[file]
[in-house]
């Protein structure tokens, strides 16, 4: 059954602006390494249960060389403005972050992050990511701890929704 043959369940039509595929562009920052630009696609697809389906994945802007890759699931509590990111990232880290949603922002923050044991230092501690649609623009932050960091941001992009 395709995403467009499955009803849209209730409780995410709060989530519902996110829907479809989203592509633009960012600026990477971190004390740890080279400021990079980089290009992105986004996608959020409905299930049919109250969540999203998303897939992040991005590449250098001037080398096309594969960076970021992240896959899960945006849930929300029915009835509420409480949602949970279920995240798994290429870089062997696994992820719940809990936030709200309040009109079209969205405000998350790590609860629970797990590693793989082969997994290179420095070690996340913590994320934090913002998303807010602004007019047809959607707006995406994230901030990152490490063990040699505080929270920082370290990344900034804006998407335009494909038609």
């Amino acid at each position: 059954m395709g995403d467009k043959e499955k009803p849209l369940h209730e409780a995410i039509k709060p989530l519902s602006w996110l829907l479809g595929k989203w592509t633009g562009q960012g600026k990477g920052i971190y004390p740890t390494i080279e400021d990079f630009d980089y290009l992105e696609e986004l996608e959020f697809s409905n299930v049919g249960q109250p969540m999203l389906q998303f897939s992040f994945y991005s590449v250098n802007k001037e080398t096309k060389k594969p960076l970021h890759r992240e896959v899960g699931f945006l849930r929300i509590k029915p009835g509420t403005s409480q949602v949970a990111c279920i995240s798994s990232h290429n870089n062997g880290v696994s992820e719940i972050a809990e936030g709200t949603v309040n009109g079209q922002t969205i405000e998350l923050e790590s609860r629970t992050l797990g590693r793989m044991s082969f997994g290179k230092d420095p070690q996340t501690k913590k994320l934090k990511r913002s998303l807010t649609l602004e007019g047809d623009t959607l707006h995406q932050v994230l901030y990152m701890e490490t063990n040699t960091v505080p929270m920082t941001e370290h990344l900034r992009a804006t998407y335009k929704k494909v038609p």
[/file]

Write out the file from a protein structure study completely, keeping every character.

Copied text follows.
[in-house]
């Protein structure tokens, strides 16, 4: 059954602006390494249960060389403005972050992050990511701890929704 043959369940039509595929562009920052630009696609697809389906994945802007890759699931509590990111990232880290949603922002923050044991230092501690649609623009932050960091941001992009 395709995403467009499955009803849209209730409780995410709060989530519902996110829907479809989203592509633009960012600026990477971190004390740890080279400021990079980089290009992105986004996608959020409905299930049919109250969540999203998303897939992040991005590449250098001037080398096309594969960076970021992240896959899960945006849930929300029915009835509420409480949602949970279920995240798994290429870089062997696994992820719940809990936030709200309040009109079209969205405000998350790590609860629970797990590693793989082969997994290179420095070690996340913590994320934090913002998303807010602004007019047809959607707006995406994230901030990152490490063990040699505080929270920082370290990344900034804006998407335009494909038609």
């Amino acid at each position: 059954m395709g995403d467009k043959e499955k009803p849209l369940h209730e409780a995410i039509k709060p989530l519902s602006w996110l829907l479809g595929k989203w592509t633009g562009q960012g600026k990477g920052i971190y004390p740890t390494i080279e400021d990079f630009d980089y290009l992105e696609e986004l996608e959020f697809s409905n299930v049919g249960q109250p969540m999203l389906q998303f897939s992040f994945y991005s590449v250098n802007k001037e080398t096309k060389k594969p960076l970021h890759r992240e896959v899960g699931f945006l849930r929300i509590k029915p009835g509420t403005s409480q949602v949970a990111c279920i995240s798994s990232h290429n870089n062997g880290v696994s992820e719940i972050a809990e936030g709200t949603v309040n009109g079209q922002t969205i405000e998350l923050e790590s609860r629970t992050l797990g590693r793989m044991s082969f997994g290179k230092d420095p070690q996340t501690k913590k994320l934090k990511r913002s998303l807010t649609l602004e007019g047809d623009t959607l707006h995406q932050v994230l901030y990152m701890e490490t063990n040699t960091v505080p929270m920082t941001e370290h990344l900034r992009a804006t998407y335009k929704k494909v038609p």